Pre-existing pulmonary disease and use of other DMARDs may increase the risk

By 2004, it was estimated that 400,000 people had received leflunomide worldwide, and the reported incidence of pneumonitis was 1 in 5000.4  However, in a post-marketing surveillance programme in Japan, 29 of the 3658 patients developed pneumonitis and 11 patients died.5  While not all cases may have been attributable to leflunomide, these observations suggest that the incidence of pneumonitis may be greater in clinical practice than in clinical trials.  As with the New Zealand patients, the Japanese patients frequently had past or present exposure to other DMARDs and some had pre-existing pulmonary disorders.  It is possible that pre-existing pulmonary disease and other DMARDs, particularly methotrexate, may increase the likelihood of pneumonitis occurring with leflunomide.  However, it should be borne in mind that many patients benefit from combination therapy where single agents have failed.

Inform all patients of early warning symptoms and consider baseline assessment

Clinical trials and the case reports to CARM indicate that leflunomide as monotherapy, or perhaps more commonly with methotrexate, can cause pneumonitis.  Since patients with rheumatoid disease may have respiratory involvement or other lung disorders, a pre-treatment chest x-ray and evaluation of pulmonary status is useful in establishing a baseline should respiratory symptoms occur.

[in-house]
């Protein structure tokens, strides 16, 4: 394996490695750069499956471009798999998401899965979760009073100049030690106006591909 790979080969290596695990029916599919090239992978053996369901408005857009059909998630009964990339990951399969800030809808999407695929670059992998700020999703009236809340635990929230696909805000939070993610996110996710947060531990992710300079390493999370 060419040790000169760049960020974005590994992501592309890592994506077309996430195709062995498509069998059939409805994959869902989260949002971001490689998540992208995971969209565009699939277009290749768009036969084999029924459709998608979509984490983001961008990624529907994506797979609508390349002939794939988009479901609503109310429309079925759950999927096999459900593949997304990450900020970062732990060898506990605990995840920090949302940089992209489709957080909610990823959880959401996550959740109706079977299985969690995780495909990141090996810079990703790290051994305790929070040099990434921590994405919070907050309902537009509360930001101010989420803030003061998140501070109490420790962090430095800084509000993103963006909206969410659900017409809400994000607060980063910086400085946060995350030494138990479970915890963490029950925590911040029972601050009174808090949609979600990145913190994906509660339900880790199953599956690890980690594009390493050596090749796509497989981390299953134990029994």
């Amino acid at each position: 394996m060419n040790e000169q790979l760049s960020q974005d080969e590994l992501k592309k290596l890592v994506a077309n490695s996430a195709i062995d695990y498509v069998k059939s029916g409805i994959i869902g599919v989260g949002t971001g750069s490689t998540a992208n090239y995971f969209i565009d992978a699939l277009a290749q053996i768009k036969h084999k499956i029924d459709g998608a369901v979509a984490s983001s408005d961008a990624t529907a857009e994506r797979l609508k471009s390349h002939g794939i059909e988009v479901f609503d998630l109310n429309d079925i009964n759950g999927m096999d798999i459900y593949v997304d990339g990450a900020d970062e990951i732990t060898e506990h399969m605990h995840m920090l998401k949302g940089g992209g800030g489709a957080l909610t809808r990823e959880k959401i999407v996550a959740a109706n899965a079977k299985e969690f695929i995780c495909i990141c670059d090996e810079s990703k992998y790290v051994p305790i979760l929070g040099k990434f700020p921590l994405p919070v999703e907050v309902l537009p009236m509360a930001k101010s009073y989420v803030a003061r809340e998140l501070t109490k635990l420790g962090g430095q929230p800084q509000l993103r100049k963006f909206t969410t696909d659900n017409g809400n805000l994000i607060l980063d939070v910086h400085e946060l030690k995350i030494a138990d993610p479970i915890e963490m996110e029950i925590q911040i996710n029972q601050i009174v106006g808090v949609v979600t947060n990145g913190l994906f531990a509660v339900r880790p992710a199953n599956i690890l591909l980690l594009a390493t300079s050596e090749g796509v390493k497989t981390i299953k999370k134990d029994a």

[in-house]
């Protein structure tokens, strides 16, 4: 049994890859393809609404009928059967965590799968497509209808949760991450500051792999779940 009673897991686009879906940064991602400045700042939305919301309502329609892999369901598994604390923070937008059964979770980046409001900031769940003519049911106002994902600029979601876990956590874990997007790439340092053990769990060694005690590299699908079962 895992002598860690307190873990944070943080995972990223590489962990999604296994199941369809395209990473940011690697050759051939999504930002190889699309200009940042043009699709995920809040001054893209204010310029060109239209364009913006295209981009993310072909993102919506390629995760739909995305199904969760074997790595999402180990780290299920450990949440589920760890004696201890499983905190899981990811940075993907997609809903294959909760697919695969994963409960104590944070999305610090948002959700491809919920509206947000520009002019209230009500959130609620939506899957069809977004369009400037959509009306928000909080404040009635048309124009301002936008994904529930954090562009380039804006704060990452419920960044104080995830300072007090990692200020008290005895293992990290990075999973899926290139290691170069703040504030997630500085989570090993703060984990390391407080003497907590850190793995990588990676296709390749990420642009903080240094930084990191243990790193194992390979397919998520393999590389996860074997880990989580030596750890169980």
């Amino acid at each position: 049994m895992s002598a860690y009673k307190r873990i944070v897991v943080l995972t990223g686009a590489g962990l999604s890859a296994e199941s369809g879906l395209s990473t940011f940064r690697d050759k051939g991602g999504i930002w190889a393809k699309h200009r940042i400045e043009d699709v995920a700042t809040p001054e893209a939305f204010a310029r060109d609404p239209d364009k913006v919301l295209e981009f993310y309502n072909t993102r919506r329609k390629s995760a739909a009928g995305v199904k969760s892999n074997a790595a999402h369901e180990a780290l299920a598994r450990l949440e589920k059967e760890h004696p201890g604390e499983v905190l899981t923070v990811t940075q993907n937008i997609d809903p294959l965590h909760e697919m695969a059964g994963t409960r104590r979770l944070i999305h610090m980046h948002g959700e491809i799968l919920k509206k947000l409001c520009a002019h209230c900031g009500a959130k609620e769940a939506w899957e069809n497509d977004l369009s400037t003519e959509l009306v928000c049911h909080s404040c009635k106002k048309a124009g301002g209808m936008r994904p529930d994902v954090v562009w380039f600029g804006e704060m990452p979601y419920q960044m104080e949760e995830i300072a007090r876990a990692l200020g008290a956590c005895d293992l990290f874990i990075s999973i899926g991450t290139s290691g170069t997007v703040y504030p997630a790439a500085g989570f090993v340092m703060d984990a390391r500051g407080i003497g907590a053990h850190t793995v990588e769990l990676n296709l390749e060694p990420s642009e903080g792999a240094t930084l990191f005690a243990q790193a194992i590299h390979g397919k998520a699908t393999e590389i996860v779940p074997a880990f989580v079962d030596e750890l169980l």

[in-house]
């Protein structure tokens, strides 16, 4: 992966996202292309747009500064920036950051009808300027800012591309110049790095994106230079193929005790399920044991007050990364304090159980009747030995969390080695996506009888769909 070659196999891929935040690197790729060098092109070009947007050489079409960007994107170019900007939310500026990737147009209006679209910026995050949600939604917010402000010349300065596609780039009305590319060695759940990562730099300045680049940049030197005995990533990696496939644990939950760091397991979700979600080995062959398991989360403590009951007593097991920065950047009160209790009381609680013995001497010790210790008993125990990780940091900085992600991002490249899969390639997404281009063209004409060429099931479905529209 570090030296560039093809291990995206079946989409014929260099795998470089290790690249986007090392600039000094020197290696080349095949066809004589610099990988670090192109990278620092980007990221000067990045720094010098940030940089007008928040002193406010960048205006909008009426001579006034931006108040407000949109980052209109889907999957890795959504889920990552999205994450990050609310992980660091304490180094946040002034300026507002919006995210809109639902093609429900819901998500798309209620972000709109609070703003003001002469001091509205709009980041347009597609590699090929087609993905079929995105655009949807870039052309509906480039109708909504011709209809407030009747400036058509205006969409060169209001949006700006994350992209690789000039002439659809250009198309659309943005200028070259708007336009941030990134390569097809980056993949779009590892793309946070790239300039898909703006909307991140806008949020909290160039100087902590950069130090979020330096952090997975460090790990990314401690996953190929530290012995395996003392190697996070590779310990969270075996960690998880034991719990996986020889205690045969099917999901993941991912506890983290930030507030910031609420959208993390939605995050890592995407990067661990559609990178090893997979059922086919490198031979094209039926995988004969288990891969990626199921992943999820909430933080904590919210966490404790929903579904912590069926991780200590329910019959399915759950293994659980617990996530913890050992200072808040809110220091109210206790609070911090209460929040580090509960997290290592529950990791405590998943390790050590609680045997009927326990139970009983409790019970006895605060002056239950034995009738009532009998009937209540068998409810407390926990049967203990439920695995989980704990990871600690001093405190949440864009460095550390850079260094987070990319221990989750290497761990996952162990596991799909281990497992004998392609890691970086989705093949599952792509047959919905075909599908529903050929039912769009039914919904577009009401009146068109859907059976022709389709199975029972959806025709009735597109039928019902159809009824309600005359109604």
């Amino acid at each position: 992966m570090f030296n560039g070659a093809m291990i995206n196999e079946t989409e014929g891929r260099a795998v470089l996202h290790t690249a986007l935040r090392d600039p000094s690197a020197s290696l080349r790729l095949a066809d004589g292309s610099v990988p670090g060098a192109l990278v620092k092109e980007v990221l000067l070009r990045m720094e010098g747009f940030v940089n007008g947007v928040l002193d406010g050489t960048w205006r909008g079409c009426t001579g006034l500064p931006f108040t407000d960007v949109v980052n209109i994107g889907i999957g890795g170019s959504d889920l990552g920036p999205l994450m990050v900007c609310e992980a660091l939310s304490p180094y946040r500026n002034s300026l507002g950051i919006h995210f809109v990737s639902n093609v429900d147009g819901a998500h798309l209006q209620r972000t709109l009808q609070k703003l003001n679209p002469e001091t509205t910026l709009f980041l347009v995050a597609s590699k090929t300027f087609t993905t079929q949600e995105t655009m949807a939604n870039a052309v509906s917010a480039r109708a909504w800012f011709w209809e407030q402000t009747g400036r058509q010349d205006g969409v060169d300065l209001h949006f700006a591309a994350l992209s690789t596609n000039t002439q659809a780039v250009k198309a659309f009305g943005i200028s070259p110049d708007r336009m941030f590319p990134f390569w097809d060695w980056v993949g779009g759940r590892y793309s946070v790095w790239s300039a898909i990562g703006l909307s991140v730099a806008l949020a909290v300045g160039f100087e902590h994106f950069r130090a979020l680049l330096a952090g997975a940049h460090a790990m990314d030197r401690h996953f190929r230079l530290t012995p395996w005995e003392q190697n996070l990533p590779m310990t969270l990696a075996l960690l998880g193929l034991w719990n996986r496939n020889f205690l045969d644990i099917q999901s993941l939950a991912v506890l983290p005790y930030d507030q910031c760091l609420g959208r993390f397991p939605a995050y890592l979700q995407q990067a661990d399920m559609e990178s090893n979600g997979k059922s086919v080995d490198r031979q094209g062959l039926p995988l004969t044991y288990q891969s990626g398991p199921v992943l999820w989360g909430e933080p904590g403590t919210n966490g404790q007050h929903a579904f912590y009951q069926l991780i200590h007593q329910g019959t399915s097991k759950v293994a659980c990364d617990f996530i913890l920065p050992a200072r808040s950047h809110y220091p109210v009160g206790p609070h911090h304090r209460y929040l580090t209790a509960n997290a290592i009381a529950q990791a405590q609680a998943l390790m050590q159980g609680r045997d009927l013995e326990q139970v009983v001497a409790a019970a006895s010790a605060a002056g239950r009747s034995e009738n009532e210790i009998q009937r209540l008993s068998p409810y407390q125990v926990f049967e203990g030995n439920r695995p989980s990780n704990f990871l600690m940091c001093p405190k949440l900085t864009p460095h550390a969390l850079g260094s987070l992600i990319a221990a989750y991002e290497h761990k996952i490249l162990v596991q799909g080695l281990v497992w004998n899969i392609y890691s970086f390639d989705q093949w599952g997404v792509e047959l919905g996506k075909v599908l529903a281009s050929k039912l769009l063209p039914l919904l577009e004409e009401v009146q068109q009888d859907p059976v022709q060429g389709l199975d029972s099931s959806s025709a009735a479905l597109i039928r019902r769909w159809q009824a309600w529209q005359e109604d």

Patients should be informed of the early symptoms of pneumonitis and advised to seek medical attention promptly.  New or worsening pulmonary symptoms need to be investigated without delay and leflunomide stopped, if appropriate.1,6  Methotrexate should also be discontinued if it is being taken concomitantly.  Prescribers are reminded that monitoring for hepatic dysfunction and blood dyscrasias is also imperative in patients taking leflunomide.1,7  Additionally, please continue reporting leflunomide-associated adverse reactions to CARM.

Competing interests (author): none declared

  1. Aventis Pharma Limited. Arava data sheet 2 June 2004.
  2. Savage RL, Highton J, Boyd IW, Chapman P. Pneumonitis associated with leflunomide: a profile of New Zealand and Australian reports. Int Med J 2006;36(3):162-169.
  3. Vial T, Chevrel G, Descotes J. Drugs acting on the immune system. In Dukes MNG, Aronson JK (Eds). Meyler’s Side Effects of Drugs, 14th edn. Amsterdam:Elsevier; 2000:1246-1337.
  4. McCurry J. Japan deaths spark concerns over arthritis drug. Lancet 2004;363(9407):461.
  5. Aventis Pharma Inc. Dear Health Care Professional letter (Canada): Arava (leflunomide) and interstitial lung disease 21 June 2004. (accessed 28 Sept 2005).
  6. Aventis Pharma Limited. Dear Doctor letter (New Zealand): Important safety information – Arava (leflunomide) 17 December 2004.
  7. Medsafe Editorial Team. Leflunomide: Serious Multi-System Adverse Effects. Prescriber Update 2004;25(1):2-3.